Policy Today

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Publisher's Letter PDF Print E-mail
Written by PT Editors   
Tuesday, 22 July 2008
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THE ECONOMY: DOWN AND DOWNER

Federal Reserve Chair Ben Bernanke
Federal Reserve Chair Ben Bernanke

Almost out of options, there’s one possibility left for the American authorities–raise interest rates. The result: for starters, a stronger dollar, lower oil prices, and an incentive to save more and spend less.

Earlier this year, PT published a speech by New York financier Wilbur Ross. Ross estimated “the probable total damage from this economic crisis is something on the order of $1.1 trillion.” He went on to say, “there’s another huge but unclearly defined time bomb called credit derivative swaps (CDS), in which one party contracts to pay another party in the event that a particular debt instrument defaults. According to the International Swaps and Derivative Association (ISDA), if you netted out all of the trades against each other, the net credit extension is $2.3 trillion.” Recently, a research firm, Bridgewater Associates, estimated loses from the credit crises could equal $1.6 trillion. So, the damages lies somewhere between $1.1 trillion and $3.4 trillion.

Ian Morris, Chief Economist at HSBC in New York, reported that thus far, banks and financial institutions had written off $396 billion. (More recently, that number has climbed to well over $400 billion.) In response to a question, he suggested that a number of these institutions had written off securities to zero, when in fact they might be worth something. But, that if the higher estimates of total losses were close to being correct, “the end result would be a major recession.”

One of the problems with the current financial crisis is that no one knows: no one knows what or how much the banks have written off, what the total losses are, and more importantly, where they are. How much is in the US, how much overseas? But, if any of these numbers are right, they suggest that the financial crisis is still in its early days.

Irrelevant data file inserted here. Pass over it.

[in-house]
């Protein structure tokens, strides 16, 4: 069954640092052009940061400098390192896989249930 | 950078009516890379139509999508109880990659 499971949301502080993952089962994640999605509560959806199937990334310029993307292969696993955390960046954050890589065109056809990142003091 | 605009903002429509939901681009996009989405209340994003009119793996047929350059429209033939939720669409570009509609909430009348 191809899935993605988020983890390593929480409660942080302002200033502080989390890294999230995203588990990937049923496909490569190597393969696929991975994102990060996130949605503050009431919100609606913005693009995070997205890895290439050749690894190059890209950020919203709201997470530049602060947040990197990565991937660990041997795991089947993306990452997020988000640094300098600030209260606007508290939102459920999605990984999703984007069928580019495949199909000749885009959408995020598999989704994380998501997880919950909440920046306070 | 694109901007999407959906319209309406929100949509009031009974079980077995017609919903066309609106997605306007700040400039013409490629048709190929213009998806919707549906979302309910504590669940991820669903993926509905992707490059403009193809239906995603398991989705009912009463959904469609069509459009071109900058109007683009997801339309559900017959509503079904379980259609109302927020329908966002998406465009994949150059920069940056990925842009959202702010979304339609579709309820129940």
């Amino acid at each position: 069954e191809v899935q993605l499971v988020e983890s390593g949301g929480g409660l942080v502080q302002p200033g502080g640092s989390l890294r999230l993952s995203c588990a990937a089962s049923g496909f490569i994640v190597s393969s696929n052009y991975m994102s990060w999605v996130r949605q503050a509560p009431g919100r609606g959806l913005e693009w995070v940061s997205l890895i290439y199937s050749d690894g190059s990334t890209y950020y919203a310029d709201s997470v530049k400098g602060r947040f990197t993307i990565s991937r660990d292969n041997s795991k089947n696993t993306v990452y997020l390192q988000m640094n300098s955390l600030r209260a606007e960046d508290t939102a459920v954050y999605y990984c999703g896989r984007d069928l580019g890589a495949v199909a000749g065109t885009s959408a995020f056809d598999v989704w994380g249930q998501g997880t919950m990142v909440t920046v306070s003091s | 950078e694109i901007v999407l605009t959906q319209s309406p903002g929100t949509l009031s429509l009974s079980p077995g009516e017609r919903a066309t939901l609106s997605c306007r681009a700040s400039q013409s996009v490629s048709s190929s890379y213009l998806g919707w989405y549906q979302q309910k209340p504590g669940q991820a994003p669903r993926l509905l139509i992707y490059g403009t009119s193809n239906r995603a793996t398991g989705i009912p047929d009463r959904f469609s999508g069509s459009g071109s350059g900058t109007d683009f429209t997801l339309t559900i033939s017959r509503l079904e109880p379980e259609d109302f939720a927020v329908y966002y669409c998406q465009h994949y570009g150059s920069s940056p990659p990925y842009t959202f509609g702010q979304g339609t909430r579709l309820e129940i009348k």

The policy implications? As recent actions by the US government suggest, credit is the mainstay of a consumer economy. And, if banks and financial institutions are shrinking their balance sheets, then there’s less credit, resulting in less if not negative growth.

US officials are close to being out of options: they’ve lowered interest rates, thrown open the discount window, and bailed out institutions. Each has helped for a while, but the underlying problems haven’t gone away: (very) poor credit decisions (greatly) amplified by risky financial instruments.

There is one possible option that runs contrary to the conventional wisdom but has its merits: save the dollar—raise interest rates. Last August, the fed funds rate was lowered to 5.25%. As of April 30, the Fed Funds Rate stood at 2.0%. In August 2007, the price of a barrel of oil stood at about $75 barrel. It is now at $125 per barrel, having seen highs of $147. A euro was $1.35. Today, it is $1.58.

The likely result? For starters, a stronger dollar, lower oil prices, and incentives to save more and spend less. Raising interest rates will also accelerate bank’s efforts to shrink their balance sheets and cut credit—bad news for a consumer driven economy. But with Congress on hand to bail out all but the most hapless borrowers, the potential benefits seem likely to far outweigh the obvious risks. A silver bullet? No. But a good place to begin.





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Comments (2)Add Comment
A stronger dollar is NOT what we need
written by S.Reilly, July 29, 2008
This editorial prescribes not just higher interest rates, but a stronger dollar, for our sickly economy. Yet a strong dollar would only make matters worse. As the letter correctly argues, saving must rise. And rise it will, because the foreigners who have been funding massive dissaving by government and the private sectors are rapidly losing the will to continue. But if this rise in national saving is not to lead to massive unemployment and a protracted recession, a new source of demand for American goods and services must replace the flagging consumer and our overspent government. That new source of demand is the export sector, and what will make American exports attractive is a cheap dollar, not a strong one.

I am not, however, arguing in favor of expansionary monetary policy to provoke dollar depreciation. As the last few years have shown, no such policy was needed to bring down the real value of the dollar.
Reply to Mr. Reilly
written by Publisher, July 29, 2008
Dear Mr. Reilly,
Your point is well taken: given what may be foreigners' reluctance to invest in a declining currency at rock bottom rates, a drop in consumer expenditures, and a (way) overspent government, a new source of demand would be welcome. The figures are not at hand, but as helpful as it is, a strong export sector will not compensate for any or all of the above. What it will do is cheapen the price of oil, enable the US to keep a lid on inflation, and (hopefully) spur savings. There has to be a readjustment in the well springs of the US economy. While not perfect, a stronger dollar would be a first step in that direction.

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